Monday, March 23, 2009

Doing Something About Decorum Violations

A Reply of Sorts to "Con Behavior: Clues for Free"

After SF conventions there is a species of rant that appears like mushrooms after a fine warm rain. Complaints that to a person's shock and horror there were attendees who did not adhere to the ranter's standards of behavior. Then large numbers of people jump in with self congratulatory agreement and their own examples of such from the same or other conventions.

I'm going to tear into one of these rants, not because it particularly needs to be done, but because it amuses to dance in minefields of the mind on occasion. I'm going to take this in order of how it best fits in with my own counter rant.

For example in her 7th point there were many fine suggestions under this heading, but one struck me as hypocritical nonsense. "Do not tell people how to stand, what facial expression they should wear or what other aspect of their conduct they should modify to please you, especially when you have no actual friendship or other positive history with them."

Boy, if you really believed that you should not have written your essay. I see nothing wrong with criticizing other people or pointing to behavior that I think should be avoided, but I'm not two faced about it. Though she did not make it clear in the body of her rant she's talking about men making personal comments to women about uncrossing their arms and smiling. Yeah, that's bad behavior and if I had been there I might very well have said something in reply to the man along the lines of, "Lose 30 pounds so you're more pleasant to look at first." But the the fact is that what she wrote rather than what she intended to convey gives the appearance of a contradiction.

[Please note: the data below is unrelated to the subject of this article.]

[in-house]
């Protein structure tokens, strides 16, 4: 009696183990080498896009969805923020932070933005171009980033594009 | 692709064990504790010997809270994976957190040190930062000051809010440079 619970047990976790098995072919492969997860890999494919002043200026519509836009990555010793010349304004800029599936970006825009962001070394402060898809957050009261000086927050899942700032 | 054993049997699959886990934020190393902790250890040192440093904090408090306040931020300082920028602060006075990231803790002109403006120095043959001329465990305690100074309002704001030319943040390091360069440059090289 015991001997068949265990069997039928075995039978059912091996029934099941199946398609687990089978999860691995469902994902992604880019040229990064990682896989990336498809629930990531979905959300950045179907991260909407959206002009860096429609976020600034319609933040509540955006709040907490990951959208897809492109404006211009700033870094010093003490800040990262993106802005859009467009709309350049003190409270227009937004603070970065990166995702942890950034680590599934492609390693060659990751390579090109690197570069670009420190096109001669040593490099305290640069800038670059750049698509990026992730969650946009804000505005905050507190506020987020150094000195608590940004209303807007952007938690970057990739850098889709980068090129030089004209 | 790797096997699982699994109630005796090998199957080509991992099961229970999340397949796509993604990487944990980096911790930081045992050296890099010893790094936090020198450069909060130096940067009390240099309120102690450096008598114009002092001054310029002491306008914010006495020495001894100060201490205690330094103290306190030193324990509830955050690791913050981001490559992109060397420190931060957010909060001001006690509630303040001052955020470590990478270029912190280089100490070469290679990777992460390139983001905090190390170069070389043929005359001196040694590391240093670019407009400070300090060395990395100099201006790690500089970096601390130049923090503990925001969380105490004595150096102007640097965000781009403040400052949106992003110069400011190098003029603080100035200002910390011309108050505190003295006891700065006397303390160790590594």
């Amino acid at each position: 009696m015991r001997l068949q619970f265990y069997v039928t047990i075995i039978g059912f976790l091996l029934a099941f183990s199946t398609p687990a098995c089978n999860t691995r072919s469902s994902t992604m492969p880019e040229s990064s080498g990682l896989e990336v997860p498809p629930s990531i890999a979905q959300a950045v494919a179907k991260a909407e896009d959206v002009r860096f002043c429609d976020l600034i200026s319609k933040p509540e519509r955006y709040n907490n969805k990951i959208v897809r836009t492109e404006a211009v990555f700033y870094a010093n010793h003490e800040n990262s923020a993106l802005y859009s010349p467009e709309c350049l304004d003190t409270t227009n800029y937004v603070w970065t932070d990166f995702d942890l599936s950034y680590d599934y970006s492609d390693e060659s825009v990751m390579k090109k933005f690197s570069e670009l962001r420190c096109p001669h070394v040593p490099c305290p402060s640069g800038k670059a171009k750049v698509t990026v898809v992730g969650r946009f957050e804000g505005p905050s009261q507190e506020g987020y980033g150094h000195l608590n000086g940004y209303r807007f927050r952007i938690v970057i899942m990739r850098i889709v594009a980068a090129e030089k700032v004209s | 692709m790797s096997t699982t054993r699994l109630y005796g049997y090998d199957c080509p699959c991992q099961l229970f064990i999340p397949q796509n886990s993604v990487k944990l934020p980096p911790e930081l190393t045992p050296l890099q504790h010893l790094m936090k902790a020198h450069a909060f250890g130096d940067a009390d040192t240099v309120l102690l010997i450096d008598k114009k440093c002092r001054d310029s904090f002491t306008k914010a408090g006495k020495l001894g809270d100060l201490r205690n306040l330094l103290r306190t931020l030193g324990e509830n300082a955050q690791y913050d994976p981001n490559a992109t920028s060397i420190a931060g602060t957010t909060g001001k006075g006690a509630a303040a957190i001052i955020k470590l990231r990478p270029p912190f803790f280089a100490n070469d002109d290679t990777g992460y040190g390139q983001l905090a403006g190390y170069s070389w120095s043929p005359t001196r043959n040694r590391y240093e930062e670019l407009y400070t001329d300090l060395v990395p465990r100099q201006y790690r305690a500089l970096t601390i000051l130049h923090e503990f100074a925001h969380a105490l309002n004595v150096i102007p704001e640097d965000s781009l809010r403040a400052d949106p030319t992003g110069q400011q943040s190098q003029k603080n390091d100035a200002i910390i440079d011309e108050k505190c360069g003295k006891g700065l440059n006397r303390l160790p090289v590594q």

Like in point number 1 she stridently makes the point that people at conventions should all bathe for the purpose of not smelling awful to others. Personally I'm all for this, but how does that square with what she writes later on? Maybe someone at the convention thinks that saving water is more important than adhering to the arbitrary American standard of removing all body odor. Or is from France or another culture where they're not as hung up as Americans are.

I make this point because despite being a person with a near religious devotion to personal hygiene (I shave my armpits, wear unscented antiperspirant, bathe with vigor daily, and usually wear a modest dash of cologne to boot when attending public events) I am sure that at some point or other at a convention I have smelled less than fresh. We all have off days and in a crowd of many hundreds or even a few thousand people there is sure to be a person who's had a inadvertent deodorant failure or simply the combined funk of too many people in too small a space. Not to mention that some people, despite everything they might try, are simply more smelly than others.

Many of her otherwise sensible bits of advice are similarly sabotaged by conflict with her other points (especially that one about the conduct other people should have) or by not taking into account the full breadth of the human experience.

I do not disagree with the notion that there should be standards and decorum at conventions. But I think that such standards and decorum should be modified with the knowledge that we all make mistakes at times, especially when excited.

Much more importantly it is my opinion that writing an essay on the internet isn't a useful response to problems at a convention. It's venting, no more or less. In order to correct bad behavior you personally have to be willing to do something about it rather than just standing by and blogging about it later. And with criticism you have to accept that sooner or later you're going to be criticized yourself.

The alternative is to accept the fact that there are folks you don't want to have anything to do with at conventions and move elsewhere. I do this all the time because I cannot take yet another libertarian rant on what's wrong with the world and I'm sure that with my flamboyant gay mannerisms I've caused others to do the same.

That's life. Sometimes you bend like a reed in the wind and sometimes you stand fast like an oak.

1 comment:

Amy said...

I loved the last sentence of this post.

And I read the original rant and have not noticed much of this behavior at Mile Hi Con. For which I am eternally grateful. She has a lot of very good points, and I think she's just targeting all the bad behavior she's run across in her years of experience with cons. I see where you are coming from, though, as well.